The first report is in from the historic air and sea expedition against the Black Fox's new lair!
|Tigers in the Jungle|
Our reporter in the Kapelle was on hand when the first steamers full of wounded from the Newaussie Expedition arrived. Capt. N_____ of HM army gave us this report:
" We were in a small steam launch following the gun boats up the river. With the balloons overhead and air full of the thrum of engines and paddle wheels, the roar of the gunboat's cannon and the hissing trails of the rockets, it was modern war such as never seen in Atlantica. What a marvelous time we live in! We were sure that those ragged pirates and savages would cut and run at the sight of us.
A company of the Victoria Rifles had gone ahead to land on the South Bank and release the iron chain that bars passage upriver while the other 2 companies landed by balloon behind the main battery that covered the chain. We were in reserve waiting for the chain to come down when the word came that we were ordered ashore to reinforce the Rifles.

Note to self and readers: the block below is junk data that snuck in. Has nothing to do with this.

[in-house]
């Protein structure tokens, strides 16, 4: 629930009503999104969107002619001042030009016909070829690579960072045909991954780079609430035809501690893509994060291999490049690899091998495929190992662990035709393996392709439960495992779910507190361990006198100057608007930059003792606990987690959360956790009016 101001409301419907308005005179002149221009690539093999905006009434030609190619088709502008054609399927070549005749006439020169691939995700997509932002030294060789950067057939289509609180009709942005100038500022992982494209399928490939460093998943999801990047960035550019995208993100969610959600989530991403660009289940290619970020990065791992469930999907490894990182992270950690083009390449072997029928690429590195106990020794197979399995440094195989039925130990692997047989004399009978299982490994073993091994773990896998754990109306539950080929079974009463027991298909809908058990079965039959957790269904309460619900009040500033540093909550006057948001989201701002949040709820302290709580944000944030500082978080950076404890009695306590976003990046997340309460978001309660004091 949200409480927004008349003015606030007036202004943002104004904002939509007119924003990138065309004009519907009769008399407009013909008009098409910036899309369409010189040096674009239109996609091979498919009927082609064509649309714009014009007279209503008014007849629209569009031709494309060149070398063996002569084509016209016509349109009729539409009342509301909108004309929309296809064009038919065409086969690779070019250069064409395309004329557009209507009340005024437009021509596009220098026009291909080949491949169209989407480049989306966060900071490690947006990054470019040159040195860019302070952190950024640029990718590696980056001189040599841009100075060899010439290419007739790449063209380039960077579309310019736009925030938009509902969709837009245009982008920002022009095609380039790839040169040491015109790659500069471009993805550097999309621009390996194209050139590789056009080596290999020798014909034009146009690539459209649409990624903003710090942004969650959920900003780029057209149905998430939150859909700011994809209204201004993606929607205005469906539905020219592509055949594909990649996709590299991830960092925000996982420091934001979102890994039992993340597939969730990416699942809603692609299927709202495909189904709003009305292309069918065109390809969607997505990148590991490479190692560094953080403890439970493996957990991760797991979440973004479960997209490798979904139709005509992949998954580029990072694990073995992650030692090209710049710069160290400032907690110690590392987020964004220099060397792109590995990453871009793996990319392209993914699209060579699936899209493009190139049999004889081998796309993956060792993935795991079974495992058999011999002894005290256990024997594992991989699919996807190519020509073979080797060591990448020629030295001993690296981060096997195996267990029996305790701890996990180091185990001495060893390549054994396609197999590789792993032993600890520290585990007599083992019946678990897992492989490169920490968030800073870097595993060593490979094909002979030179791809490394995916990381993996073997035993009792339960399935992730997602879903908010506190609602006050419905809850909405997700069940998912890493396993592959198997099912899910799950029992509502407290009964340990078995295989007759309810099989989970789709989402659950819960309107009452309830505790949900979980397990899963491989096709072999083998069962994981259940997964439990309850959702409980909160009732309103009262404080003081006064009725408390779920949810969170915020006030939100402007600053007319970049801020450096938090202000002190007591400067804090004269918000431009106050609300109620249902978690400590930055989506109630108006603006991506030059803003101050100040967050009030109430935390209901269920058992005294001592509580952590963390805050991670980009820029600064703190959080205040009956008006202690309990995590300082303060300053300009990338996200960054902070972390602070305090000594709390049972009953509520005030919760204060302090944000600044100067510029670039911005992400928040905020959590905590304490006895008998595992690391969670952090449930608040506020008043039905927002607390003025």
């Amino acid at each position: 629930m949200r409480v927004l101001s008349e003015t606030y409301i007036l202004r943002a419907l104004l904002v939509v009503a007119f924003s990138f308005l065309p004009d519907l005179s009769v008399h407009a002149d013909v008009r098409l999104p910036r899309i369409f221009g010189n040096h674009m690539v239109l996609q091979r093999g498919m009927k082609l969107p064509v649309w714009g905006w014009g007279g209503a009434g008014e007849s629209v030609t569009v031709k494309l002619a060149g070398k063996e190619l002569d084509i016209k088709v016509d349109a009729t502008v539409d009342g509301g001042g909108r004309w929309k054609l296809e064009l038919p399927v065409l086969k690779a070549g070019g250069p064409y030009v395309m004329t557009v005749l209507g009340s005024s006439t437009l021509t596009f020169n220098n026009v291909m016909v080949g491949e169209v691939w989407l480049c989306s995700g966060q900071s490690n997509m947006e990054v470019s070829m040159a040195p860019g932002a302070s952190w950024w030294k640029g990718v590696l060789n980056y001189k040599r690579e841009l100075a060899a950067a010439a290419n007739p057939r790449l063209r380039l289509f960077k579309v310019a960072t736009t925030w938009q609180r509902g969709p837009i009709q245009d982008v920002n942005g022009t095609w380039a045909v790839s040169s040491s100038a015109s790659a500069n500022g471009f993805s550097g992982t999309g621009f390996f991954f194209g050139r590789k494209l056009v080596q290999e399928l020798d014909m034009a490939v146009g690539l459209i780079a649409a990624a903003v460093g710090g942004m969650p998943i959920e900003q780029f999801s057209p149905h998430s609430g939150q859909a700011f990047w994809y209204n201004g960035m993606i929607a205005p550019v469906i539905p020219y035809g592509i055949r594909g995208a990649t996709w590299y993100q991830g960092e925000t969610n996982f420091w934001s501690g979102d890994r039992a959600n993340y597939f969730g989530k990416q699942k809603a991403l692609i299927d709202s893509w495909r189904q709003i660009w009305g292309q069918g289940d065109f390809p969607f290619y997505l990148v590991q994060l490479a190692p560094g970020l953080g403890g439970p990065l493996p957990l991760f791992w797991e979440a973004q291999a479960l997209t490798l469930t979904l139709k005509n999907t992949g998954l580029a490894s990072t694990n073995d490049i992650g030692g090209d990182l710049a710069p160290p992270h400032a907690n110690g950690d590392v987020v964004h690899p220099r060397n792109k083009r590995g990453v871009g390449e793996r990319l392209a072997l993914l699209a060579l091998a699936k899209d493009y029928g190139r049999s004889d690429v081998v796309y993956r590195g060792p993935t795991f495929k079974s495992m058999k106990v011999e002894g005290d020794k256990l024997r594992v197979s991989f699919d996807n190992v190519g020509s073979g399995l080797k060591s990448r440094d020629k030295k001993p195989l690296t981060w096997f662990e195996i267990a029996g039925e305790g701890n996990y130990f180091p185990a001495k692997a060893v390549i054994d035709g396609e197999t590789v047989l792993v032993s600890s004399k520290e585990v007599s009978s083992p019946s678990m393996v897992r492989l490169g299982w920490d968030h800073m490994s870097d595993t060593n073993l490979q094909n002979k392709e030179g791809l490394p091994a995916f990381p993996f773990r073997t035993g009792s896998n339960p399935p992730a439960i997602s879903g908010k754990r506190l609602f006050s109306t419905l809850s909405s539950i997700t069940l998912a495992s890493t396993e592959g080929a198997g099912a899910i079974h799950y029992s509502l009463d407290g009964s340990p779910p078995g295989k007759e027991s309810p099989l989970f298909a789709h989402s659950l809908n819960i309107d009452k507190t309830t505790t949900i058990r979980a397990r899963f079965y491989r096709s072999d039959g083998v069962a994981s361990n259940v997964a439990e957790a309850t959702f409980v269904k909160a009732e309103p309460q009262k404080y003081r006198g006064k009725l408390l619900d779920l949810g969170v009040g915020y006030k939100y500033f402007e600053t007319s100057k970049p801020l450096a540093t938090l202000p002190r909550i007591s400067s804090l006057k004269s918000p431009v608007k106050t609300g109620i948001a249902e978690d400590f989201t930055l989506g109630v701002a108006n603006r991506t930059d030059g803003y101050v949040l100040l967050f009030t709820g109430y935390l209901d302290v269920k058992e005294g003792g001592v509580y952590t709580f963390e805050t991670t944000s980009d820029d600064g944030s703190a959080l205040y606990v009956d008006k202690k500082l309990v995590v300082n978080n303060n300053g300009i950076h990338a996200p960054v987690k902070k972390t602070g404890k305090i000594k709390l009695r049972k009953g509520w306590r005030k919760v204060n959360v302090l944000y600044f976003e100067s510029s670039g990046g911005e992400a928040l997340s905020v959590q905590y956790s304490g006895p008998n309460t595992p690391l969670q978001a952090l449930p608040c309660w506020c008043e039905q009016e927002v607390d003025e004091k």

We landed on a small beach and rushed forward along a narrow path through dense brush. We could smell powder and hear the roar of musketry and the cries of men but we could barely see 3 inches in that jungle. As we entered a small clearing the edge of the jungle exploded with smoke and fire. Half my men went down before that storm. We had barely shaken out into line with the 2nd company on our left and returned fire when a roaring cheer announced a ragged horde of men with boarding pikes and gawd knows what other medieval tools. We gave them a volley which stopped a few but they cut us to pieces. There was nothing for it but to grab our wounded and head back to the boats. The 2nd company held off the pursuit for a little but then they were nearly surrounded by yet more of the ruffians who had worked their way around and were crumpled in turn.
The Jack Tars pulled us aboard and we pulled off just in time. The midshipman in command said that a signal from the Flag had instructed him to take us back, both whole and wounded. As we steamed slowly back out into the strait we could hear the pop pop of the Rifles still in action behind us and see the colours of the Buffs above the enemy battery. The battle was a long way from over but it was over for us."
More news as it arrives.